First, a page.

Lesson 17Scaling One Dimension

Let’s see how changing one dimension changes the volume of a shape.

Learning Targets:

  • I can create a graph the relationship between volume and height for all cylinders (or cones) with a fixed radius.
  • I can explain in my own words why changing the height by a scale factor changes the volume by the same scale factor.

17.1 Driving the Distance

Here is a graph of the amount of gas burned during a trip by a tractor-trailer truck as it drives at a constant speed down a highway:

  1. At the end of the trip, how far did the truck drive, and how much gas did it use?
  2. If a truck traveled half this distance at the same rate, how much gas would it use?
  3. If a truck traveled double this distance at the same rate, how much gas would it use?
  4. Complete the sentence: ___________ is a function of _____________.
     
A line is graphed in the coordinate plane with the origin labeled "O." The horizontal axis is labeled "distance traveled in miles" and the numbers 0 through 240, in increments of 40, are indicated. The vertical axis is labeled "gas burned in gallons" and the numbers 0 through 100, in increments of 10, are indicated. The line begins at the origin. It moves slants upward and to the right passing through the coordinates 80 comma 10, 160 comma 20, and ends at the point 240 comma 30.

17.2 Double the Edge

There are many right rectangular prisms with one side of length 5 units and another side of length 3 units. Let s represent the length of the third side and V represent the volume of these prisms.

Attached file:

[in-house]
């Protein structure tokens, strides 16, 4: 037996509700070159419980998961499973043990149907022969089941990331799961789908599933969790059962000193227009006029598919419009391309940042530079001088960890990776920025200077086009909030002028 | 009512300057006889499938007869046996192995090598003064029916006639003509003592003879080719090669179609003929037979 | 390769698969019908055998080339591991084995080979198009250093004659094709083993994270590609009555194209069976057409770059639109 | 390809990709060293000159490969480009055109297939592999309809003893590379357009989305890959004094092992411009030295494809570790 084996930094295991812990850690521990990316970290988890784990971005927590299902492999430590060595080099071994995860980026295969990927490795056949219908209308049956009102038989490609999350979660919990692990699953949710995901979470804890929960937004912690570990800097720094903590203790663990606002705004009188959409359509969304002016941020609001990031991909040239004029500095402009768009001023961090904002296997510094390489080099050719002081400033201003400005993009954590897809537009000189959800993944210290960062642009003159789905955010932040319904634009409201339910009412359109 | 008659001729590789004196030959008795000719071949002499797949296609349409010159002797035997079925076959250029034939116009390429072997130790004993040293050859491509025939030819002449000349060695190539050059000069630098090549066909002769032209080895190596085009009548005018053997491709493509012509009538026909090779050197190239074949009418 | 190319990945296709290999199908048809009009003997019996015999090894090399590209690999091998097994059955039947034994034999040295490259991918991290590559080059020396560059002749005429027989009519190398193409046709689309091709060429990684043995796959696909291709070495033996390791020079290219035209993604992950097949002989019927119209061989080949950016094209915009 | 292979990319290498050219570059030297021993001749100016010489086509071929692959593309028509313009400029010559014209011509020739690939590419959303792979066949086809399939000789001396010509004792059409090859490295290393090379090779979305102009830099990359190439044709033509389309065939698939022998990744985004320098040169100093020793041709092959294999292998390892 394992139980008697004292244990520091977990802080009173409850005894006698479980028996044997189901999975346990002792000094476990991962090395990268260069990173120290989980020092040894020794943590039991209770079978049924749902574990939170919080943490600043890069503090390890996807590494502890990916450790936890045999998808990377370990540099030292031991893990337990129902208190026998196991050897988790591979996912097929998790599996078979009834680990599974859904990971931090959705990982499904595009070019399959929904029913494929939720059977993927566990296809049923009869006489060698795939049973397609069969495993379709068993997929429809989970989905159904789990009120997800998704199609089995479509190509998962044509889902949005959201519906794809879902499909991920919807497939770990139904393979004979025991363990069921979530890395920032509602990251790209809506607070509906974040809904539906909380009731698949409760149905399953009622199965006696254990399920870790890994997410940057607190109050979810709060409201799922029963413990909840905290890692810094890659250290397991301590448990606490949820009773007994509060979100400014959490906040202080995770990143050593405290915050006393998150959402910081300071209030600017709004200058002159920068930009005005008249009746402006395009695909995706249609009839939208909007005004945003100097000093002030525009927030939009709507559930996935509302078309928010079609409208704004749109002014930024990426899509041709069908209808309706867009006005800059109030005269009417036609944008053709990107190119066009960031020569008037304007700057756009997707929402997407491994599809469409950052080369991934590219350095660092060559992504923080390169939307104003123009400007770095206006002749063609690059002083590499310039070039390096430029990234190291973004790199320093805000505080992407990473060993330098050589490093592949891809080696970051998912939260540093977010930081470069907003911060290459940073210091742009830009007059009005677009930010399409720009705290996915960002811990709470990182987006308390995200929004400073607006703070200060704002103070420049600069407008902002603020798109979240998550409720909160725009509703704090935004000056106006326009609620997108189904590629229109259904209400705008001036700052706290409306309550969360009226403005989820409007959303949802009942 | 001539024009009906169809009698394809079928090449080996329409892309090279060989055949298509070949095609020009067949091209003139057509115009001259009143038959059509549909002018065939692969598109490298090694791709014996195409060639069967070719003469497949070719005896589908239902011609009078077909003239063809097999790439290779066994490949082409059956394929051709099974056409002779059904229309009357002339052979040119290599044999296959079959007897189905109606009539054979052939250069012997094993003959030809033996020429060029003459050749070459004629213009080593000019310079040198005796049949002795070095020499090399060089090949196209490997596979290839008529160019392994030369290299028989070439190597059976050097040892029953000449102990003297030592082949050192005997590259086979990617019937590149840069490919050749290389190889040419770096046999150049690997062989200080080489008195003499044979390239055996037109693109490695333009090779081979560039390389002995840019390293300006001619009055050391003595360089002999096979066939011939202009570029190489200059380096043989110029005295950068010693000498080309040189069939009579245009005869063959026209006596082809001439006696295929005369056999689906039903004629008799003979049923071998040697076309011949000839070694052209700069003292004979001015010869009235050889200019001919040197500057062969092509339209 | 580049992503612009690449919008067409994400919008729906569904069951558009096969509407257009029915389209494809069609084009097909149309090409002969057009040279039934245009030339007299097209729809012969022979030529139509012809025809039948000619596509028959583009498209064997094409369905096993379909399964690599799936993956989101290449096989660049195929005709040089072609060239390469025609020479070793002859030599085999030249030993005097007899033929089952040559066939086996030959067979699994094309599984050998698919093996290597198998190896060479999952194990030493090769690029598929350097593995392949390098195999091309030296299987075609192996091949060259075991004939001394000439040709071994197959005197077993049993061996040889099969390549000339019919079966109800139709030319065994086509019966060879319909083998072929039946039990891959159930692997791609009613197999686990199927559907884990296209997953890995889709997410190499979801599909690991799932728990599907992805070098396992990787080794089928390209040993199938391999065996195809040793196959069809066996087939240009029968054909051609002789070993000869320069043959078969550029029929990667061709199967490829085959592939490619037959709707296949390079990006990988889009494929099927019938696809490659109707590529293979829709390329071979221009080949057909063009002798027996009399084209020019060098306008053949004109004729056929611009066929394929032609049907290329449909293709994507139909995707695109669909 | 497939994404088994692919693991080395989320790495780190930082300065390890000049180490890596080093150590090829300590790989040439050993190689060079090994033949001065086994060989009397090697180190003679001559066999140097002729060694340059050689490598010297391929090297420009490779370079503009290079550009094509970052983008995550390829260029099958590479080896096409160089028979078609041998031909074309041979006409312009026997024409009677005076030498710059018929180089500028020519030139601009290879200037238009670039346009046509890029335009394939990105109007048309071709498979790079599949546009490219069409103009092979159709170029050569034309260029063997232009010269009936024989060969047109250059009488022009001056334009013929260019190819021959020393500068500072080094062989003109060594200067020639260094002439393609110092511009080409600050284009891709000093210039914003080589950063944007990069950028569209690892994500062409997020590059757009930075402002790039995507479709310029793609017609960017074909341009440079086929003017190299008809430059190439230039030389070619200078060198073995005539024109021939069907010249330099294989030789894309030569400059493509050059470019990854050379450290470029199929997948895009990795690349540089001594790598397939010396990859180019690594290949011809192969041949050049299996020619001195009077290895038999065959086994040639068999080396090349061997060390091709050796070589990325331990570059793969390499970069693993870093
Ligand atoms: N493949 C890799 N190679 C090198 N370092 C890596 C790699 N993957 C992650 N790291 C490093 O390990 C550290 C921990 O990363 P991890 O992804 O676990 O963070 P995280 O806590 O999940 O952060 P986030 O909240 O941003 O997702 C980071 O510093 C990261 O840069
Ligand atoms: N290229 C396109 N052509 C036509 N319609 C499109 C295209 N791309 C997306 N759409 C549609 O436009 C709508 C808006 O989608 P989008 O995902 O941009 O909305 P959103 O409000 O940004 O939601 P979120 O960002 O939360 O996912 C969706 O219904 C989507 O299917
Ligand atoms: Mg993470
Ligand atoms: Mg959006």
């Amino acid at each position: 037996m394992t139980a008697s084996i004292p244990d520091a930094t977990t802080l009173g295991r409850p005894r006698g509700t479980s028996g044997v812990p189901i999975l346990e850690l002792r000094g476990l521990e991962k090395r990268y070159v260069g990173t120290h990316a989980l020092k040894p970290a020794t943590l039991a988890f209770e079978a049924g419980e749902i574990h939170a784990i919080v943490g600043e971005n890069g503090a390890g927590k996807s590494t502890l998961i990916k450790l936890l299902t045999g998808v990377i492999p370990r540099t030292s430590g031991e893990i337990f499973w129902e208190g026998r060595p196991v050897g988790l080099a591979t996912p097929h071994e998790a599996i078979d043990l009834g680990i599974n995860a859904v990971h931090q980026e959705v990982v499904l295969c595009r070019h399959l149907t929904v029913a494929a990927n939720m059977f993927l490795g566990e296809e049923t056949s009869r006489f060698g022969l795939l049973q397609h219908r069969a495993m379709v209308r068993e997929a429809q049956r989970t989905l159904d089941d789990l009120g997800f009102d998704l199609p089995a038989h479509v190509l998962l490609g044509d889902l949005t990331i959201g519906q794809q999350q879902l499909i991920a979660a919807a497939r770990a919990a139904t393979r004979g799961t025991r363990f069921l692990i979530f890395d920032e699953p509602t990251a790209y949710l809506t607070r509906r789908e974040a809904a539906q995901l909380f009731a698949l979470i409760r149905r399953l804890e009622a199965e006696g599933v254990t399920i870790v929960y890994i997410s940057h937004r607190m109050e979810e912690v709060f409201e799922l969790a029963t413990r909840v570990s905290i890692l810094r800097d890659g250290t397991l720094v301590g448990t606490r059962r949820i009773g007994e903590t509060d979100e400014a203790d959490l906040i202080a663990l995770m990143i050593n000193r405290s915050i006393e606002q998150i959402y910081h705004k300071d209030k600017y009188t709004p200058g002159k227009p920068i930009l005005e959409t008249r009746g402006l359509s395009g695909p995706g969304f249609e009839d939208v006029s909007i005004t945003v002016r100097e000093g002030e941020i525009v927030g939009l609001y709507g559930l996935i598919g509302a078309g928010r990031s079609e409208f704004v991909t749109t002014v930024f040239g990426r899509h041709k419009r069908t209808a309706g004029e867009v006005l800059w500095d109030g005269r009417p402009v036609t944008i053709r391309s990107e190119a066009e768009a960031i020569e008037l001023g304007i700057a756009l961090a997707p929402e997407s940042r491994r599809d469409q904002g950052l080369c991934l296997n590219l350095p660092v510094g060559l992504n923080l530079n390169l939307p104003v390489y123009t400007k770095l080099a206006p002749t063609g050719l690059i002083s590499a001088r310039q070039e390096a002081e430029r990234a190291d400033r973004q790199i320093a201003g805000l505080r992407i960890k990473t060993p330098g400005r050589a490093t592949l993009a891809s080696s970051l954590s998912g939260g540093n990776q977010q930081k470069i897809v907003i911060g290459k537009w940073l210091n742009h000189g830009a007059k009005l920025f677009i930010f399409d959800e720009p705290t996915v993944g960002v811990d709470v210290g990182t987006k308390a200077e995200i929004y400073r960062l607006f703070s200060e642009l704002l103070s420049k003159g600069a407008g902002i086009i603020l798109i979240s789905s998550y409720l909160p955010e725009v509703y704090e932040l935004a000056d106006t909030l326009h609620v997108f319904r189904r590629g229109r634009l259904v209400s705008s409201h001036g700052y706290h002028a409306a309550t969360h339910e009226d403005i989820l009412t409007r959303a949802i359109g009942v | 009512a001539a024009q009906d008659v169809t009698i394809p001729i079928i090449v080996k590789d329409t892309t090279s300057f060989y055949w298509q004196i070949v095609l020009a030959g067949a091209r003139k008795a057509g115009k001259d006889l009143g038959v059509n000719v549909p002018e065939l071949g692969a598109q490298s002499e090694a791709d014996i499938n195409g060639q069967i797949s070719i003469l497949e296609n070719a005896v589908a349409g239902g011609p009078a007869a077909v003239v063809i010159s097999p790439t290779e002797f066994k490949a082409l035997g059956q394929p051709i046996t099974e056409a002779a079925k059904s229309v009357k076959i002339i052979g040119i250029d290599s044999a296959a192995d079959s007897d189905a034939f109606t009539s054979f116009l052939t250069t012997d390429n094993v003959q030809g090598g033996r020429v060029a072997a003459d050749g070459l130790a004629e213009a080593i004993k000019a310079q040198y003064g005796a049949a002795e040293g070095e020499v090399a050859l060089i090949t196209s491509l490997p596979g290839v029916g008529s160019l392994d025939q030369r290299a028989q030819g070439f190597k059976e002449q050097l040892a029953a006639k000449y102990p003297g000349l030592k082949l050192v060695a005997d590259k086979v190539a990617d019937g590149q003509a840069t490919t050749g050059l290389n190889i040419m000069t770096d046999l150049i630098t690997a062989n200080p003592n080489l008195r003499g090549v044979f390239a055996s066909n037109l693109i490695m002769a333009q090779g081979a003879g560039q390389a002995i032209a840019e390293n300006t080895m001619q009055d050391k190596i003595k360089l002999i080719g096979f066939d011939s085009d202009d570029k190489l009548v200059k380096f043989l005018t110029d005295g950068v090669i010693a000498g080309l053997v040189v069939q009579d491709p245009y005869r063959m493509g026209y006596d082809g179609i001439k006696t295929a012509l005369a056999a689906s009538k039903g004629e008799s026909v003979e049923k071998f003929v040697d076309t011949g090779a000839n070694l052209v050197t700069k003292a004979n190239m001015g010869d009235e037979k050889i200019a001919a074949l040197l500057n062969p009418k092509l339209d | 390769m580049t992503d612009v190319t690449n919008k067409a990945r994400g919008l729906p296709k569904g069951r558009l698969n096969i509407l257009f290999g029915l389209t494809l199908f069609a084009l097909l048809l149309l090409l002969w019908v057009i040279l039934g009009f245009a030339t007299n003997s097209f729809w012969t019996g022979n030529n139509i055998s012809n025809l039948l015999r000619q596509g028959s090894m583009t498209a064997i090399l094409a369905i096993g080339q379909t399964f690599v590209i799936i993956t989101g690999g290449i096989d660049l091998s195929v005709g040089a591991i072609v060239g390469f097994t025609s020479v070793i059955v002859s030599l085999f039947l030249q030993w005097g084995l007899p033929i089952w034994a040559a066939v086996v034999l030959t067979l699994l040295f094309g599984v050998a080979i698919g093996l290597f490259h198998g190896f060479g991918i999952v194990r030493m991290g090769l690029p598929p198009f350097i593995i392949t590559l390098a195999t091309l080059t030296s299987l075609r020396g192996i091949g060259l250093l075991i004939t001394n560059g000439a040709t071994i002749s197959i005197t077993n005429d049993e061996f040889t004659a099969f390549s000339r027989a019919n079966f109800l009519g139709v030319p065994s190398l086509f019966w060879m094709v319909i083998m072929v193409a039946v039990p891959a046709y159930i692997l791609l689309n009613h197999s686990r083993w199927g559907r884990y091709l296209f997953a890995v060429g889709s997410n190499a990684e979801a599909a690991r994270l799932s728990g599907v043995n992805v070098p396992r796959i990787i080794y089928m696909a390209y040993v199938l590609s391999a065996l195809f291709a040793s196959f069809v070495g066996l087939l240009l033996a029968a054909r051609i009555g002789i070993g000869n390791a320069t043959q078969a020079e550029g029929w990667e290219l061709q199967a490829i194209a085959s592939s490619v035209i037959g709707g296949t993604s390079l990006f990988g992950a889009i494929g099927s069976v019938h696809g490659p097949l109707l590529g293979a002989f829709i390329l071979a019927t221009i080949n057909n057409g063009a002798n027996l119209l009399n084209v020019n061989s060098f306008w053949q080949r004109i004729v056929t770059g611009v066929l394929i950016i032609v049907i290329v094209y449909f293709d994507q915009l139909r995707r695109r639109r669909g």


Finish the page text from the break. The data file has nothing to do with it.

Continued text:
1. Write an equation that represents the relationship between V and s .

  2. Graph this equation.

     
  3. What happens to the volume if you double the side length s ? Where do you see this in the graph? Where do you see it algebraically?

17.3 Halve the Height

There are many cylinders with radius 5 units. Let  h represent the height and V represent the volume of these cylinders.

  1. Write an equation that represents the relationship between  V and h . Use 3.14 as an approximation of \pi .

  2. Graph this equation.

     
  3. What happens to the volume if you halve the height, h ? Where can you see this in the graph? How can you see it algebraically?

Are you ready for more?

Suppose we have a rectangular prism with dimensions 2 units by 3 units by 6 units, and we would like to make a rectangular prism of volume 216 cubic units by stretching one of the three dimensions.

  • What are the three ways of doing this? Of these, which gives the prism with the smallest surface area?
  • Repeat this process for a starting rectangular prism with dimensions 2 units by 6 units by 6 units.
  • Can you give some general tips to someone who wants to make a box with a certain volume, but wants to save cost on material by having as small a surface area as possible?

17.4 Figuring Out Cone Dimensions

Here is a graph of the relationship between the height and the volume of some cones that all have the same radius:

A line is graphed in the coordinate plane with the origin labeled “O”. The horizontal axis is labeled “height of cone” and the numbers 0 through 12 are indicated. The vertical axis is labeled “volume of cone” and the numbers 0 through 4000, in increments of 1000, are indicated. The line begins at the origin. It moves steadily upward and to the right passing through the point that is labeled 10 comma 2355.